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integral part of the name. The chief was an old man, very active for his years, and far more intelligent than the majority of the natives I had met so far. His appearance marked him out as a typical witch doctor, and I had never before seen any c
hief dressed as he was. His costume was composed chiefly of the skins of wild cats, and he wore a hat made of the skin of the colobus monkey; round his ankles were the usual iron rattles, while two small boys who were with him carried calabashes containing various medicines. He had evidently started off in something of a hurry to meet me on the road, and came up to me without any hesitation, shaking hands in a dignified sort of way, as if the meeting with a white man was an everyday occurrence.
After we had exchanged greetings, he conducted me to a suitable place to camp near the village, and also introduced me to his wives and children, which I thought rather extraordinary for a native meeting a white man for the first time. I could see that he was very anxious to make friends 158 with me, and he got his people to assist mine in building the camp, at the same time telling us to be very careful when leaving the village to collect wood or bring in water, as some of the natives were n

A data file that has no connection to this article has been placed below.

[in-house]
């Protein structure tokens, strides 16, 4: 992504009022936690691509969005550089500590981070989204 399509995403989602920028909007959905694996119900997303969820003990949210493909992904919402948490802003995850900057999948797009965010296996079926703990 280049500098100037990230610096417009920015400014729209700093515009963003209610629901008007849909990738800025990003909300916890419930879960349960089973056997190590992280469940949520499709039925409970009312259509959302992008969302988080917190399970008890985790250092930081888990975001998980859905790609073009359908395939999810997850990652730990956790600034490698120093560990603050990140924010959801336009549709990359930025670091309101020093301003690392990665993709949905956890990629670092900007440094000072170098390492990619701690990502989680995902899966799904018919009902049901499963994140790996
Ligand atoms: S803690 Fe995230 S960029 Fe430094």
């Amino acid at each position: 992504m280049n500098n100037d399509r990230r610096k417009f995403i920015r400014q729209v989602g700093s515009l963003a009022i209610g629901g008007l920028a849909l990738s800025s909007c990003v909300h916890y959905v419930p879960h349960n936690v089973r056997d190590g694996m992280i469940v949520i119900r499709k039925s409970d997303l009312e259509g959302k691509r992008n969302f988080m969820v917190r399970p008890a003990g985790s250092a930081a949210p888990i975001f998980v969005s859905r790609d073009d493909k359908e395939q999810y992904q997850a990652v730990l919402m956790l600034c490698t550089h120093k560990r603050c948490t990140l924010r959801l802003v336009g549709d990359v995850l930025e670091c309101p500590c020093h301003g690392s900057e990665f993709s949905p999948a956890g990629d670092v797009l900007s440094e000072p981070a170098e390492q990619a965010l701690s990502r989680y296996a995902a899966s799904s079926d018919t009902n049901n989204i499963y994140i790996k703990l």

ot to be trusted, and he felt himself responsible that no one should get killed while staying at his place. Of course I was always on my guard, and ordered my men never to go far from the camp without taking some rifles with them, especially as I found that my friend the chief rain-maker had been there before me, spreading rumours of what would happen if they had any dealings with me. But Muga-wa-diga was evidently not on good terms with the rain-maker, being jealous of his power, and this acco
unted for his being so willing to be friendly towards me. Finding it a good camp, and being able to obtain plenty of food, I decided to stay there for some days, and in the meantime to try to gather more information about the country and people fa